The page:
swmn, great to hear someone in fairbanks is trying them out. I would likewise extend the offer of volunteering labor if you're going to be building one. Someone told me that the UAF Cooperative Extension teaches instructional classes occasionally, but I havent seen any come up, so I'm eager to try it on my own.
    My wife suggested I could build a trial RMH into the floor of the new woodshed I am going to build this summer. It may come to that, but I would sure rather help someone heat their house, my wood will be dry before the shed is done.

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    So perhaps I am missing something, but it does seem to me that the reduced quantity of fuel needed would be potentially outweighed by the labor needed to produce the stoves appetite for 100% kindling, and fairly smooth kindling at that or else it won't feed. Is this an incorrect impression? Also seems like someone needs to be there to feed it fairly often. This is just after a quick overview of the stoves, haven't read into it much so if I just need to read more and am asking ill-informed questions someone just say so.

    I have access to a lot of dimensional lumber scraps due to my work, and even of that a lot is knotty and produces pretty rough kindling. My stove's diet of birch is surely no straighter, so isn't it easier for me to just throw big logs in the stove than fuss with this sort of stove?

    I can potentially see the application potential in a setup where acquiring large amounts of wood is an issue. Is this an accurate assessment?

    Not trying to rain on any parades, just some practical thoughts/questions that jumped out at me.

    Andrew


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    No doubt splitting wood small enough to feed a rocket stove is a time investment. If I take one piece of stove wood with max dimension six inches I can split it into 6 or 8 pieces to burn in a six inch diameter rocket stove. Small stove wood, say 4" max dimension I can split into nominal one by one inch pieces and get four or five pieces for the rocket stove.

    According to the book - have't built one - I/we should be able to run a 6" rocket stove into a 55 gallon drum and then 30-40 feet of six inch stove pipe buried in a clay/adobe bench. Most of these I have read about are in the Pac NW, Oregon, Washington, so we'll have to smoosh a little bit for climate difference - but supposedly in that climate they can run one for about four hours daily and have the cabin or small house warm enough for the pipes not to freeze and the bench/ couch warm enough to lay or sit on in great comfort.

    Compared to being out in the cold swinging a maul, sitting in a warm house making small pieces out of big ones with a hatchet isn't so bad.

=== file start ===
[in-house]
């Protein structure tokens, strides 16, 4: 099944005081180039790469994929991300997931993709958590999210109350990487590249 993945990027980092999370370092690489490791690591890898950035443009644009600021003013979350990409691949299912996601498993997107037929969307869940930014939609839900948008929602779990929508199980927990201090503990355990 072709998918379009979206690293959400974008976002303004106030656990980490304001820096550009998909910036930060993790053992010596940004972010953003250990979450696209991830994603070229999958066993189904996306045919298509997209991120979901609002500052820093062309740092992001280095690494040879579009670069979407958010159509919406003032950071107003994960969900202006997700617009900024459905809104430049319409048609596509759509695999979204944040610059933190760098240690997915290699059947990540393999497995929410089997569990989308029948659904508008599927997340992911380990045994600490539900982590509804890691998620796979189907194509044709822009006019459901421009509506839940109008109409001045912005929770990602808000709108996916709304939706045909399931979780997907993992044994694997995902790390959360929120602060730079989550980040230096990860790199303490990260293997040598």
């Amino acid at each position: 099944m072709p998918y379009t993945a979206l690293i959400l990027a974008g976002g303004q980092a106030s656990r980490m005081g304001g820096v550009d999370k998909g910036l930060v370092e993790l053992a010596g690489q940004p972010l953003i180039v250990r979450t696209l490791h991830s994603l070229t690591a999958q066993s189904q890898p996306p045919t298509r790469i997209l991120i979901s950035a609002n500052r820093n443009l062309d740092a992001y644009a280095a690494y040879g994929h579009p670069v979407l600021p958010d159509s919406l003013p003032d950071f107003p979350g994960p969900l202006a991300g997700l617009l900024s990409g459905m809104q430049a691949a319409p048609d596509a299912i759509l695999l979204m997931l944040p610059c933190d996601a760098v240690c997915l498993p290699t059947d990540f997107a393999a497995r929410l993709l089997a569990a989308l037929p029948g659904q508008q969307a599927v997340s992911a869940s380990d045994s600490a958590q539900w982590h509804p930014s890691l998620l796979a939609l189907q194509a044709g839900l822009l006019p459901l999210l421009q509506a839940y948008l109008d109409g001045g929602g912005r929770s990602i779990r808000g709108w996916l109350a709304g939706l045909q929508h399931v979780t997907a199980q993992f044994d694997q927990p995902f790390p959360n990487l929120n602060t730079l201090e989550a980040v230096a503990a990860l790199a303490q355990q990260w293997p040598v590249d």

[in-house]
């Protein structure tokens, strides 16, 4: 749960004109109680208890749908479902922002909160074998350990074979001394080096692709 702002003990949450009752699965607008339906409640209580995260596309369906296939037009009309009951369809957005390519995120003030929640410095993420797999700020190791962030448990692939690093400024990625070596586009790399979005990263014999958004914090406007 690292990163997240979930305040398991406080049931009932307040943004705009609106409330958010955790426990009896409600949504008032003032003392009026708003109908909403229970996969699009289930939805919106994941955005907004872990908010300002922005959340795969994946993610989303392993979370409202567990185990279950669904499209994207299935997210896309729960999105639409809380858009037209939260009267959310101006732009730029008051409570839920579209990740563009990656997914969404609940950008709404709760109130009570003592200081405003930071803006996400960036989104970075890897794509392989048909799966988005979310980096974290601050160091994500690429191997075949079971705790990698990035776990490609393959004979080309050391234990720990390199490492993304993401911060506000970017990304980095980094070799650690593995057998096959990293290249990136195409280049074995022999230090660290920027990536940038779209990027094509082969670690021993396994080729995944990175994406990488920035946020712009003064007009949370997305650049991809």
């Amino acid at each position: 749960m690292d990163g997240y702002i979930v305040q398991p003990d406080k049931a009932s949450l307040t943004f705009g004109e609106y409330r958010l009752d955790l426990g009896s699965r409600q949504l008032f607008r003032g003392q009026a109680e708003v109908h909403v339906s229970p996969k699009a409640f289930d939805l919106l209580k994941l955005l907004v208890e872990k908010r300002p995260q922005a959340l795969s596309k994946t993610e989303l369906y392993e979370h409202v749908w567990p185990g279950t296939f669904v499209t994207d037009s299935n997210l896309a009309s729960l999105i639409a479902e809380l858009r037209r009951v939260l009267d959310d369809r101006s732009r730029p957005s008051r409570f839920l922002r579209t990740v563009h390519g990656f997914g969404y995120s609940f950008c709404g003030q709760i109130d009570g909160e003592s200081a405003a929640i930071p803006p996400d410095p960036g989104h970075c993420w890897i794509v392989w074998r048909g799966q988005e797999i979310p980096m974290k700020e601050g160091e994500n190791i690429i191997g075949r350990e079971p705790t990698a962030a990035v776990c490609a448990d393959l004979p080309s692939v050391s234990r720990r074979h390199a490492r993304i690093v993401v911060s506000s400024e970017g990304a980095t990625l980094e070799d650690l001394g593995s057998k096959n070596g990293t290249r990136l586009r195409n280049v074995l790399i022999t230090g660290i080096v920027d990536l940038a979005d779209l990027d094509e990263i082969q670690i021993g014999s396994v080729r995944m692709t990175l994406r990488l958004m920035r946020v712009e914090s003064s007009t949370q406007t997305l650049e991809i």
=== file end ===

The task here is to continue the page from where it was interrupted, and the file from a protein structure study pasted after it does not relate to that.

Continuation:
Not sure of the trees in your area. Near Fairbanks in the public access woodcutting areas I can find birches 60-90 feet tall with the first branch and significant knots way up in the air. I harvested ten cords this year, the trophy birch yielded 19 rounds 16" long between the stump burl and the first fork. Some of the trees had a wavy grain kinda like quilted maple, one was twisted, spiral grain all the way up. Plus here we have to worry about center rot, any tree with a bunch of fungus globs on the standing trunk is gonna have some rot in the middle. Out of ten cords, not all of it split yet, I suspect I can produce 4-5 cords of split stove wood with straight enough grain to be split smaller for a rocket stove.

    I only took two spruce this year. One of them gave up two knot free 16" rounds between the stump burl and first significant branch knot, the other was totally hopeless as rocket stove fuel.

    Possibly altering the PacNW standard design might get us a single burner box heating system - maybe use two 55gallon drums in series and a shorter pipe in a smaller bench to get more radiant heat in the air and less stored heat in the clay mass - but then we are back to having to be very selective and a little bit lucky in the trees we cut.

    I am (planning) sticking with keeping some kind of box stove (Russian masonry heater, wood stove, whatever) for the knotty curvy ugly pieces; and looking at an RMH as a nice add on that is a little finicky about the wood it burns but very efficinet about storing and distributing the heat from the pretty wood. What I am finding with my test stoves in the back yard is I can load it up, let it run and then about 20 minutes later load it up again. In the vertical feed ones the wood will drop on down the feed tube as the bottom of each stick burns away. Home anyway cooking dinner and watching TV, not so bad. In a rocking chair by the feed tube drinking beer its really pretty nice if I have plenty of small wood ready to go.

    I am kinda thinking 1200sf cabin, well insulated with a masonry stove for primary heat and the RMH bench as an especially warm place to sit in the winter time.

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    I don't know anything about them but they are based in talkeetna and gave a class last year on this topic. It came up in a search that I did while researching rocket mass thermal heaters.

    https://northernsusitnainstitute.org/alaskafolkschool/

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    https://docs.google.com/document/d/1...ilebasic?pli=1

    Noticed this today.